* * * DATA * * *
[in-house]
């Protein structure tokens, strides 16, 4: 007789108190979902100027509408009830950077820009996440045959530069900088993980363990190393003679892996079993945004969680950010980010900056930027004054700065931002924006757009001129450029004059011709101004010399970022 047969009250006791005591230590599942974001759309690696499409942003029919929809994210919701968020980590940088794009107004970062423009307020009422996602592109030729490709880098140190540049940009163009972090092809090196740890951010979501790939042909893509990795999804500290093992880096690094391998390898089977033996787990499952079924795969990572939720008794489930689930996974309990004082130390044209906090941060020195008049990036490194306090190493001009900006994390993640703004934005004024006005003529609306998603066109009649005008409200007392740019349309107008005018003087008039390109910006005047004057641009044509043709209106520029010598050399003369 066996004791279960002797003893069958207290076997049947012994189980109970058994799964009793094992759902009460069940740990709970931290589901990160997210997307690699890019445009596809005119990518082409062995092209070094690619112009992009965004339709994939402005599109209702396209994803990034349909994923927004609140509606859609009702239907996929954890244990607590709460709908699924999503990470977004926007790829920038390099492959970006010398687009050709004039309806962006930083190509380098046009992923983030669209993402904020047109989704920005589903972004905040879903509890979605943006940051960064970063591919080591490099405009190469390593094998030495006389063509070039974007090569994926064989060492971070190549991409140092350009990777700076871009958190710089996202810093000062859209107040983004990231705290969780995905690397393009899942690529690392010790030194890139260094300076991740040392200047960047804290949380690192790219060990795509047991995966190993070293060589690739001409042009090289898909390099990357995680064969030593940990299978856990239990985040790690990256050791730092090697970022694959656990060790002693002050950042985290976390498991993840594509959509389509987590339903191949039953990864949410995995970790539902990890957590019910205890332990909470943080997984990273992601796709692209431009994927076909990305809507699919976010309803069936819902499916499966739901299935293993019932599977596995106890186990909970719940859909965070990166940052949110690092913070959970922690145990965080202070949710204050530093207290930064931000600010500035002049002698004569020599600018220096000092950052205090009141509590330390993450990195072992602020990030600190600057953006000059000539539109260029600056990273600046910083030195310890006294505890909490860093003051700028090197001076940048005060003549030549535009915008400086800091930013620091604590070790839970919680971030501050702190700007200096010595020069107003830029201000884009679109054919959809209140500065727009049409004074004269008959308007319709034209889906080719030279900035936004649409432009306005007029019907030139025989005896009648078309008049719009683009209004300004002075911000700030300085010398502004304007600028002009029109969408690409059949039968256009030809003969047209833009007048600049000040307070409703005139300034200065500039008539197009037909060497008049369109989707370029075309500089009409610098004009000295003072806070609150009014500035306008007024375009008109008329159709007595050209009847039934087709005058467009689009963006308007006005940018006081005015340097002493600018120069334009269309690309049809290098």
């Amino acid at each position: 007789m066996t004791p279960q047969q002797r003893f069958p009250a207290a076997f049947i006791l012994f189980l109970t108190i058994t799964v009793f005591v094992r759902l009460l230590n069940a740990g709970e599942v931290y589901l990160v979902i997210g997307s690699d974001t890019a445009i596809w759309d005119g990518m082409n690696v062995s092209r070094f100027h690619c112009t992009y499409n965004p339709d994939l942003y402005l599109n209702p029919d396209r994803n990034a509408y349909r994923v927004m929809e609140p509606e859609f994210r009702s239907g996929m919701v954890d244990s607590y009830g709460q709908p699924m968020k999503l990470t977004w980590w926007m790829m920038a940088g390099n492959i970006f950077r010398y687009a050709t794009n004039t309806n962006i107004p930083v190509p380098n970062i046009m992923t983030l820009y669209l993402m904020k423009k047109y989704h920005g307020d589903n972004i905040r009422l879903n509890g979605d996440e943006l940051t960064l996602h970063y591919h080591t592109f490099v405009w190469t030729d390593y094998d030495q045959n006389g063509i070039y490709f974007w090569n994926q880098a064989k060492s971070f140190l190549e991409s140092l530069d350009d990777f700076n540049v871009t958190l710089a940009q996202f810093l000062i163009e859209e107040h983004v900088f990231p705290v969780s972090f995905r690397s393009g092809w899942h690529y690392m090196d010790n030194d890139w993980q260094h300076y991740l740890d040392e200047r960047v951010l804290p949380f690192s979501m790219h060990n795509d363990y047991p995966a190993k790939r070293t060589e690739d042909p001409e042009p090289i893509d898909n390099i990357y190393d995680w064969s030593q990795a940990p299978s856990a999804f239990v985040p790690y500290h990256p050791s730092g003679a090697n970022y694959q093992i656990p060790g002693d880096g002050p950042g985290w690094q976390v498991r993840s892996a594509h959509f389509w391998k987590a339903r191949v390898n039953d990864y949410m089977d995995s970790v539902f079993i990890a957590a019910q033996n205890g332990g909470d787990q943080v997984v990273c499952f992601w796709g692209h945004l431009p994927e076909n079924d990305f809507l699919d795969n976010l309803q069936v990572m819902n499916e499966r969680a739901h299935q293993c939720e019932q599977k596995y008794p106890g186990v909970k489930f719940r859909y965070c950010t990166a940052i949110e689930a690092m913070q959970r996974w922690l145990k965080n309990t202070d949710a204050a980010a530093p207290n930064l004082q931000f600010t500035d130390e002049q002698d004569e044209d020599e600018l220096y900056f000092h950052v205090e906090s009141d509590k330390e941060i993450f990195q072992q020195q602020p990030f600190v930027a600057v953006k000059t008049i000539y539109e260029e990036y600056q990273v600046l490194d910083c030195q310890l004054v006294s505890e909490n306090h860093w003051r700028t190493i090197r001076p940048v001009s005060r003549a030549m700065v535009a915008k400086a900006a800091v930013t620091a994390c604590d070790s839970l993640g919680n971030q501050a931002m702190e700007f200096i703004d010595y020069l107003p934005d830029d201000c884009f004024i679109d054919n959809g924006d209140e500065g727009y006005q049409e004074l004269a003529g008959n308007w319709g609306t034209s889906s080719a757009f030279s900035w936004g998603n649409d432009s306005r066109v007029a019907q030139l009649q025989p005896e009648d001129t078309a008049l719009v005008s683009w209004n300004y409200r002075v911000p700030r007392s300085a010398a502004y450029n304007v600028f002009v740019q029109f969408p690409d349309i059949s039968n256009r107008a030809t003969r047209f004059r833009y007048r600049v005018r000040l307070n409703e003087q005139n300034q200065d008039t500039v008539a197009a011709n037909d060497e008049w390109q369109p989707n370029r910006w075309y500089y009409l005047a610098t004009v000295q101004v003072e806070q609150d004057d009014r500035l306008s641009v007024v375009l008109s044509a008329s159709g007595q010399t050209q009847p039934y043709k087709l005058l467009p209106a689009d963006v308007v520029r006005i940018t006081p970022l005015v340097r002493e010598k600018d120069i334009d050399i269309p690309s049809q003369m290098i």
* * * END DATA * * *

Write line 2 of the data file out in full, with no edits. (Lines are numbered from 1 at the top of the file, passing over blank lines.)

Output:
């Protein structure tokens, strides 16, 4: 007789108190979902100027509408009830950077820009996440045959530069900088993980363990190393003679892996079993945004969680950010980010900056930027004054700065931002924006757009001129450029004059011709101004010399970022 047969009250006791005591230590599942974001759309690696499409942003029919929809994210919701968020980590940088794009107004970062423009307020009422996602592109030729490709880098140190540049940009163009972090092809090196740890951010979501790939042909893509990795999804500290093992880096690094391998390898089977033996787990499952079924795969990572939720008794489930689930996974309990004082130390044209906090941060020195008049990036490194306090190493001009900006994390993640703004934005004024006005003529609306998603066109009649005008409200007392740019349309107008005018003087008039390109910006005047004057641009044509043709209106520029010598050399003369 066996004791279960002797003893069958207290076997049947012994189980109970058994799964009793094992759902009460069940740990709970931290589901990160997210997307690699890019445009596809005119990518082409062995092209070094690619112009992009965004339709994939402005599109209702396209994803990034349909994923927004609140509606859609009702239907996929954890244990607590709460709908699924999503990470977004926007790829920038390099492959970006010398687009050709004039309806962006930083190509380098046009992923983030669209993402904020047109989704920005589903972004905040879903509890979605943006940051960064970063591919080591490099405009190469390593094998030495006389063509070039974007090569994926064989060492971070190549991409140092350009990777700076871009958190710089996202810093000062859209107040983004990231705290969780995905690397393009899942690529690392010790030194890139260094300076991740040392200047960047804290949380690192790219060990795509047991995966190993070293060589690739001409042009090289898909390099990357995680064969030593940990299978856990239990985040790690990256050791730092090697970022694959656990060790002693002050950042985290976390498991993840594509959509389509987590339903191949039953990864949410995995970790539902990890957590019910205890332990909470943080997984990273992601796709692209431009994927076909990305809507699919976010309803069936819902499916499966739901299935293993019932599977596995106890186990909970719940859909965070990166940052949110690092913070959970922690145990965080202070949710204050530093207290930064931000600010500035002049002698004569020599600018220096000092950052205090009141509590330390993450990195072992602020990030600190600057953006000059000539539109260029600056990273600046910083030195310890006294505890909490860093003051700028090197001076940048005060003549030549535009915008400086800091930013620091604590070790839970919680971030501050702190700007200096010595020069107003830029201000884009679109054919959809209140500065727009049409004074004269008959308007319709034209889906080719030279900035936004649409432009306005007029019907030139025989005896009648078309008049719009683009209004300004002075911000700030300085010398502004304007600028002009029109969408690409059949039968256009030809003969047209833009007048600049000040307070409703005139300034200065500039008539197009037909060497008049369109989707370029075309500089009409610098004009000295003072806070609150009014500035306008007024375009008109008329159709007595050209009847039934087709005058467009689009963006308007006005940018006081005015340097002493600018120069334009269309690309049809290098």